Although he maintained that Spenser had struck first, wounding him in the arm, Jonson was charged with ‘feloniously and wilfully’ slaying Gabriel Spenser’ with ‘a certain sword of iron and steel called a rapier, of the price of three shillings, which he then and there had and held drawn in his right hand.’ According to witnesses, Jonson inflicted a six inch wound to Spenser’s right side which killed him instantly. Despite claiming to have been acting in self-defence, Jonson was arrested and taken to Newgate, charged with murder. For all his genius, it looked as if Jonson’s final performance was to be upon the scaffold at Tyburn. But Jonson had one trump card left. As a former pupil at Westminster School, he possessed one item which nobody could take away from him, and that was his education. Jonson’s life was saved by a legal loophole which permitted the literate man to escape sentence ‘by benefit of clergy’ on the grounds that any man with a working knowledge of Latin was a cleric and therefore immune to secular law. The ‘Benefit of Clergy’ posed no difficulty for Jonson, who was required to do nothing more than recite an extract from Psalm 51 which began Miserere Mei or ‘Have mercy upon me, O Lord.’ This stratagem saved so many prisoners from the gallows that it became known as ‘the neck verse’. Jonson emerged from Newgate with an ‘x’ branded on his thumb to prevent him claiming benefit of clergy a second time. This was a lasting reminder of his imprisonment, but he had at least escaped with his life.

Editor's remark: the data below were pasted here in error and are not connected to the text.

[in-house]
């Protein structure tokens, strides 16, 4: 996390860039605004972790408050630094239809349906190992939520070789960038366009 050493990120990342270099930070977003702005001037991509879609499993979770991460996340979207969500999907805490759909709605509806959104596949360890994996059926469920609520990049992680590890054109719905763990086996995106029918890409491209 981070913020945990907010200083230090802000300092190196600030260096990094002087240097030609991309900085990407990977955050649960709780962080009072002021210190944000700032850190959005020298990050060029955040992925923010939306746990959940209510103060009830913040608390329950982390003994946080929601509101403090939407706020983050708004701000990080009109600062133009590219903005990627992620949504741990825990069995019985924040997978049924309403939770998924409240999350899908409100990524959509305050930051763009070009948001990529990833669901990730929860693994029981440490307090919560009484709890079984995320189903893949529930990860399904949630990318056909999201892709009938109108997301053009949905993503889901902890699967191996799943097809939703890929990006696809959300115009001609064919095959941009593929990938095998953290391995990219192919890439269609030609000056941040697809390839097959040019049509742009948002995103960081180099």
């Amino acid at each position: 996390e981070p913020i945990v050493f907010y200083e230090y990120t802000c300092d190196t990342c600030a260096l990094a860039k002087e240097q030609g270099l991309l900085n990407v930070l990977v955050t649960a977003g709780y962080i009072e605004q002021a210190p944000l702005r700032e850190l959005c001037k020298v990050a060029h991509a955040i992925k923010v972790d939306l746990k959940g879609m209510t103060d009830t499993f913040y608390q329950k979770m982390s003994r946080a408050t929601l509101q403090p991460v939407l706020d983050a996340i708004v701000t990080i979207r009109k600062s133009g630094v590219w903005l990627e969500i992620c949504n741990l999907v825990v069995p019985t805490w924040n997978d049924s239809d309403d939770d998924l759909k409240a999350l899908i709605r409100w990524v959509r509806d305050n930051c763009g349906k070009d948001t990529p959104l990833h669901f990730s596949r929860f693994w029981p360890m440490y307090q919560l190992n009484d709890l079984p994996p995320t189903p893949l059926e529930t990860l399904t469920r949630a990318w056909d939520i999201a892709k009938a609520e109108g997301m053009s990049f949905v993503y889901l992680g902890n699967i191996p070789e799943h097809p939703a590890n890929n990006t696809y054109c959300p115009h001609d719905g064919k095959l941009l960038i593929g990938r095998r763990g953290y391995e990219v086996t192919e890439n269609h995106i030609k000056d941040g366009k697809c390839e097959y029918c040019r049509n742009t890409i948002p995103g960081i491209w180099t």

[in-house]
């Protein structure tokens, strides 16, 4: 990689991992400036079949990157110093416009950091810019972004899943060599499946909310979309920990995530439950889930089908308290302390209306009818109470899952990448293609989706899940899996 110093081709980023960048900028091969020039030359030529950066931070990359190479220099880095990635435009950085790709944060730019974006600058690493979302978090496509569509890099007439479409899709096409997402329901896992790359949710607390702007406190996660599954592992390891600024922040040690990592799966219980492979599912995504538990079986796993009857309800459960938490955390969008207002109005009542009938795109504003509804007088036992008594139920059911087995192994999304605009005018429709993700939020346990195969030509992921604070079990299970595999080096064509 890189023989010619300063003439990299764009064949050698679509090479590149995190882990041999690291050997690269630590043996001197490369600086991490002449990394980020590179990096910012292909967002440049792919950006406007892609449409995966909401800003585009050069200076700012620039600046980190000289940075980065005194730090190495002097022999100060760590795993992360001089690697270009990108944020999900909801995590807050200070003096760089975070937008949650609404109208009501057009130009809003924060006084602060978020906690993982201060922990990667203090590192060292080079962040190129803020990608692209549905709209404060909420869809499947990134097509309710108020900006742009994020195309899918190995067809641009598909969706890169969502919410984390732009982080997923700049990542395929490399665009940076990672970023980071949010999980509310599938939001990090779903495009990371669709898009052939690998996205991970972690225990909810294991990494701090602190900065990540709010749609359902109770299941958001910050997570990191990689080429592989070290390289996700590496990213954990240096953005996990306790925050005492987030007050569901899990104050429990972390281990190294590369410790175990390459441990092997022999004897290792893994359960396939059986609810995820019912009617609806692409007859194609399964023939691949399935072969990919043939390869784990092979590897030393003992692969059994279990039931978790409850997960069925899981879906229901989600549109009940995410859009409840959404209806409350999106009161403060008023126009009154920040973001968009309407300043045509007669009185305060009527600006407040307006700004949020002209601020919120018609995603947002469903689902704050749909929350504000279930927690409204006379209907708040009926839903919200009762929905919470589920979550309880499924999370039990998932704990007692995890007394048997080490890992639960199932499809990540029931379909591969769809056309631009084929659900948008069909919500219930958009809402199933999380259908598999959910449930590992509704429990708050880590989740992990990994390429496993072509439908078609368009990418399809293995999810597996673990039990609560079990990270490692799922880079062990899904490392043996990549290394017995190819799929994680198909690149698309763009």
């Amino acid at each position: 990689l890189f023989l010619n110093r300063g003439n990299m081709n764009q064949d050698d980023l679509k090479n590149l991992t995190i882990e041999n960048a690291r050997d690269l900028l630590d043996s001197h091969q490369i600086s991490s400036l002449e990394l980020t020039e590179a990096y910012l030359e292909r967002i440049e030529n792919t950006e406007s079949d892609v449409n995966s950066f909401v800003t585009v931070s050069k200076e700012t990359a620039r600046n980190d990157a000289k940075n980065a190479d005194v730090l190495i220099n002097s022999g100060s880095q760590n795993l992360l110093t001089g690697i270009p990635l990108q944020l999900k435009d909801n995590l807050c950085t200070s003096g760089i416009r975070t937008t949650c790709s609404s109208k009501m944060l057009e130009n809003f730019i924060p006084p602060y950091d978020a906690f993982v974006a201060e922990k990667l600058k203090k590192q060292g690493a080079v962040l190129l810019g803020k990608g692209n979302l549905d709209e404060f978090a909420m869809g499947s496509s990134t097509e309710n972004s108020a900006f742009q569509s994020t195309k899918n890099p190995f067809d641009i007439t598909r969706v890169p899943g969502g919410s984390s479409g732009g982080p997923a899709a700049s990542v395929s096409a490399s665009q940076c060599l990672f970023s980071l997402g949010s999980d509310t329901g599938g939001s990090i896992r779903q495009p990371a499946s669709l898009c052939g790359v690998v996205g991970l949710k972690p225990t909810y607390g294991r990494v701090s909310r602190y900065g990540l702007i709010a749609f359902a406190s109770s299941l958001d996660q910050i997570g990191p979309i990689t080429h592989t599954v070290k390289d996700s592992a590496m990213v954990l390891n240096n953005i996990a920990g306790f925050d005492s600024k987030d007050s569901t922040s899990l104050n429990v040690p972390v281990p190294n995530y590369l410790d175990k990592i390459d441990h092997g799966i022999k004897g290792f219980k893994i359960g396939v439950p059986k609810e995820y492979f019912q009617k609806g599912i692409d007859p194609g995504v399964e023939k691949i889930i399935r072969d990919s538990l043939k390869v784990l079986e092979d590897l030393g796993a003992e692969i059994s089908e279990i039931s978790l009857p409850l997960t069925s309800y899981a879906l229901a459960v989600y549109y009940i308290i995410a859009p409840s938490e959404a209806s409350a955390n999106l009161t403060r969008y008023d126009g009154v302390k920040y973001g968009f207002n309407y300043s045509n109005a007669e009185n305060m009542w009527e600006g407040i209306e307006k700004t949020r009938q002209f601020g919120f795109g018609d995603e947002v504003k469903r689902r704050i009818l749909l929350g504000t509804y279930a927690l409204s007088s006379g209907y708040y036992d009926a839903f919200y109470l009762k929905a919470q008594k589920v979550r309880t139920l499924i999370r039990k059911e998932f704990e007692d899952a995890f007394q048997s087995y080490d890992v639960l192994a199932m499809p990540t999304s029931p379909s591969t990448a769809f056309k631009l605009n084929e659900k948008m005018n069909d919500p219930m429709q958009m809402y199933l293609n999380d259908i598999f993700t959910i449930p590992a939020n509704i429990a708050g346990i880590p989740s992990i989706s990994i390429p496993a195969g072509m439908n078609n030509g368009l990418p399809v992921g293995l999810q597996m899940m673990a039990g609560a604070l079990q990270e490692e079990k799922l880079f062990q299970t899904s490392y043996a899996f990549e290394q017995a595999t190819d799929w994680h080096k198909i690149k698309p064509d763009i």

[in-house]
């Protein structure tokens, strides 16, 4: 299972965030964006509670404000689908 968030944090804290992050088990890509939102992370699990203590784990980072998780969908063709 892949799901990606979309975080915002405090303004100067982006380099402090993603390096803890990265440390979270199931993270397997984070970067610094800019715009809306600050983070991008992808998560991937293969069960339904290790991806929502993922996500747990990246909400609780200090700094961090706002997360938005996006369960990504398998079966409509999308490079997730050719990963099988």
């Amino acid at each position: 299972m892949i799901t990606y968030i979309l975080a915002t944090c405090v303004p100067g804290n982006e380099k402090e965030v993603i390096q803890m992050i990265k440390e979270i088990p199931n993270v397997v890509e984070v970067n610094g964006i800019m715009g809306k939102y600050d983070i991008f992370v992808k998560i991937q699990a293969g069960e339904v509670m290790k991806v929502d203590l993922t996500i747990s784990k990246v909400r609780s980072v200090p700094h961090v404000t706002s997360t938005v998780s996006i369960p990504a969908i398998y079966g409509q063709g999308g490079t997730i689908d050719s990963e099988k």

Philip Henslowe, owner of the Rose Theatre, was horrified by this turn of events. On 26 September 1598, he wrote: ‘I have lost one of my company, which hurteth me greatly, that is Gabriel, for he is slain in Hogsden Fields by the hands of Benjamin Jonson, bricklayer.’ Jonson, no doubt, would have been hurteth greatly to be referred to as a bricklayer, the trade which he so despised.

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A guest post by LH Member Colin Davey.

Forget your Silk, your Garrow’s Law, your Rumpole of the Bailey. For a real dose of legal stimulation, enter the world of conveyancing.

Perhaps you are not convinced. London renters might say that since conveyancing is related to home ownership, its more suitable entertainment connection should be Game of Thrones or some equivalent fantasy world.